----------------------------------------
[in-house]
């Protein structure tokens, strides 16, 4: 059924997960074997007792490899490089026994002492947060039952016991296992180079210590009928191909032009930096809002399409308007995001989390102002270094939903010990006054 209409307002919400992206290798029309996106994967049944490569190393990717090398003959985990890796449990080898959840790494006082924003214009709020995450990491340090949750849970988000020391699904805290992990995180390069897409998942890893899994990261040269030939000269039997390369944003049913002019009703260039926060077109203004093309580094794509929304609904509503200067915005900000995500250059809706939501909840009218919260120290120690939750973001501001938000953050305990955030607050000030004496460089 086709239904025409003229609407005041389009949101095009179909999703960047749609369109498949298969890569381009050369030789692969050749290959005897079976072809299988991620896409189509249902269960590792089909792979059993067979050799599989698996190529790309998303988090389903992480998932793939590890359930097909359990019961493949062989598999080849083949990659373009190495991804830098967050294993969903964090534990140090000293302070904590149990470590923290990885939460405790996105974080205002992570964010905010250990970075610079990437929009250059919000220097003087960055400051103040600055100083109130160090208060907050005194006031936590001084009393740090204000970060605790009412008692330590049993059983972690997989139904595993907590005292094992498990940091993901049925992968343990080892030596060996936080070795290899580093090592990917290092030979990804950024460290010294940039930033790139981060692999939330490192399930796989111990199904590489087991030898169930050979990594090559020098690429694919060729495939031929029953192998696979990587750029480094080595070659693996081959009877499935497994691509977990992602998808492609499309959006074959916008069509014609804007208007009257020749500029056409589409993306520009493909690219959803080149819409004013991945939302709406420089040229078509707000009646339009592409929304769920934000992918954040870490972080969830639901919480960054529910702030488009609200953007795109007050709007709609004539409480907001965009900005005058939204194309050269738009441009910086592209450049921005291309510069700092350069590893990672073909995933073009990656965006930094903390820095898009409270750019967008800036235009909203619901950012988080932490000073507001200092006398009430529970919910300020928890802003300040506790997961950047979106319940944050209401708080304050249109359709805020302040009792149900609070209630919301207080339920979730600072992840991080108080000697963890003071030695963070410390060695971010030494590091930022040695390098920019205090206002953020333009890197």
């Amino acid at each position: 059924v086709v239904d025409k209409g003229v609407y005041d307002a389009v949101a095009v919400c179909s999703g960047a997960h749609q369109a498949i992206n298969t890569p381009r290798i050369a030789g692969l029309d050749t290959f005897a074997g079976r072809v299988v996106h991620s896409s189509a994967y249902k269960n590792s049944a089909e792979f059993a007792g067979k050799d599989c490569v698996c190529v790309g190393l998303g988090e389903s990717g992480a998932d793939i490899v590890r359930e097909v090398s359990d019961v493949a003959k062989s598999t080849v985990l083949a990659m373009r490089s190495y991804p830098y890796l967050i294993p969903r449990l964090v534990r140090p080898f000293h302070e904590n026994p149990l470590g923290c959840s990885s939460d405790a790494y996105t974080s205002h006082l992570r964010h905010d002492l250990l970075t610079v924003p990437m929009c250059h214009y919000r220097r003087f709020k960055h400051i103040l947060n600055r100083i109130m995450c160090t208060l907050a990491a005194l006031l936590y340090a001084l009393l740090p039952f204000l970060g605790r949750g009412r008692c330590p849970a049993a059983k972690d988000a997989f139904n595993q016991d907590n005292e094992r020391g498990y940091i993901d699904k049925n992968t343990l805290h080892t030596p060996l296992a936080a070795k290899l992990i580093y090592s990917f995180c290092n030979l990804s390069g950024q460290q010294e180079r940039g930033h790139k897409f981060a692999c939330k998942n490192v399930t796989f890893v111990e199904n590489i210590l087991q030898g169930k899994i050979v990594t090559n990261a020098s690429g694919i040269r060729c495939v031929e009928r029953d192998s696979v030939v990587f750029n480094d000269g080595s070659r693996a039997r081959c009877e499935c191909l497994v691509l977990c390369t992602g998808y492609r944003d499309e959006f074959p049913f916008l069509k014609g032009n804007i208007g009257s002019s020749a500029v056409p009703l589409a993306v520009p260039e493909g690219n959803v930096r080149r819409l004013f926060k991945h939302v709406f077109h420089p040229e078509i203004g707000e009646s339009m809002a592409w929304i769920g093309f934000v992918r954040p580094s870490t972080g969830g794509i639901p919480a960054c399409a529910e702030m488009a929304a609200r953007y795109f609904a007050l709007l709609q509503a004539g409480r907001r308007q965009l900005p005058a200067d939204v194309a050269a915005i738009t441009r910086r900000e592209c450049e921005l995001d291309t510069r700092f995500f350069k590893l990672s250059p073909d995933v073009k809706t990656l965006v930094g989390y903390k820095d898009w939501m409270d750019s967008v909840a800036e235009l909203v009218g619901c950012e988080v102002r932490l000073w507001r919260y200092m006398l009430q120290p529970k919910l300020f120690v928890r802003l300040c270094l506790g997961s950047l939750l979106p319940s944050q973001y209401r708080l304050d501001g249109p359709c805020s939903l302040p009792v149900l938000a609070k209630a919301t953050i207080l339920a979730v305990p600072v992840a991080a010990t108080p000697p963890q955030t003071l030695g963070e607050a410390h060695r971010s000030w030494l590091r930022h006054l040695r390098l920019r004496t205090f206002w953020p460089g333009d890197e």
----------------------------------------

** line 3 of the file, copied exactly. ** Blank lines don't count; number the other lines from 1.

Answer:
């Amino acid at each position: 059924v086709v239904d025409k209409g003229v609407y005041d307002a389009v949101a095009v919400c179909s999703g960047a997960h749609q369109a498949i992206n298969t890569p381009r290798i050369a030789g692969l029309d050749t290959f005897a074997g079976r072809v299988v996106h991620s896409s189509a994967y249902k269960n590792s049944a089909e792979f059993a007792g067979k050799d599989c490569v698996c190529v790309g190393l998303g988090e389903s990717g992480a998932d793939i490899v590890r359930e097909v090398s359990d019961v493949a003959k062989s598999t080849v985990l083949a990659m373009r490089s190495y991804p830098y890796l967050i294993p969903r449990l964090v534990r140090p080898f000293h302070e904590n026994p149990l470590g923290c959840s990885s939460d405790a790494y996105t974080s205002h006082l992570r964010h905010d002492l250990l970075t610079v924003p990437m929009c250059h214009y919000r220097r003087f709020k960055h400051i103040l947060n600055r100083i109130m995450c160090t208060l907050a990491a005194l006031l936590y340090a001084l009393l740090p039952f204000l970060g605790r949750g009412r008692c330590p849970a049993a059983k972690d988000a997989f139904n595993q016991d907590n005292e094992r020391g498990y940091i993901d699904k049925n992968t343990l805290h080892t030596p060996l296992a936080a070795k290899l992990i580093y090592s990917f995180c290092n030979l990804s390069g950024q460290q010294e180079r940039g930033h790139k897409f981060a692999c939330k998942n490192v399930t796989f890893v111990e199904n590489i210590l087991q030898g169930k899994i050979v990594t090559n990261a020098s690429g694919i040269r060729c495939v031929e009928r029953d192998s696979v030939v990587f750029n480094d000269g080595s070659r693996a039997r081959c009877e499935c191909l497994v691509l977990c390369t992602g998808y492609r944003d499309e959006f074959p049913f916008l069509k014609g032009n804007i208007g009257s002019s020749a500029v056409p009703l589409a993306v520009p260039e493909g690219n959803v930096r080149r819409l004013f926060k991945h939302v709406f077109h420089p040229e078509i203004g707000e009646s339009m809002a592409w929304i769920g093309f934000v992918r954040p580094s870490t972080g969830g794509i639901p919480a960054c399409a529910e702030m488009a929304a609200r953007y795109f609904a007050l709007l709609q509503a004539g409480r907001r308007q965009l900005p005058a200067d939204v194309a050269a915005i738009t441009r910086r900000e592209c450049e921005l995001d291309t510069r700092f995500f350069k590893l990672s250059p073909d995933v073009k809706t990656l965006v930094g989390y903390k820095d898009w939501m409270d750019s967008v909840a800036e235009l909203v009218g619901c950012e988080v102002r932490l000073w507001r919260y200092m006398l009430q120290p529970k919910l300020f120690v928890r802003l300040c270094l506790g997961s950047l939750l979106p319940s944050q973001y209401r708080l304050d501001g249109p359709c805020s939903l302040p009792v149900l938000a609070k209630a919301t953050i207080l339920a979730v305990p600072v992840a991080a010990t108080p000697p963890q955030t003071l030695g963070e607050a410390h060695r971010s000030w030494l590091r930022h006054l040695r390098l920019r004496t205090f206002w953020p460089g333009d890197e």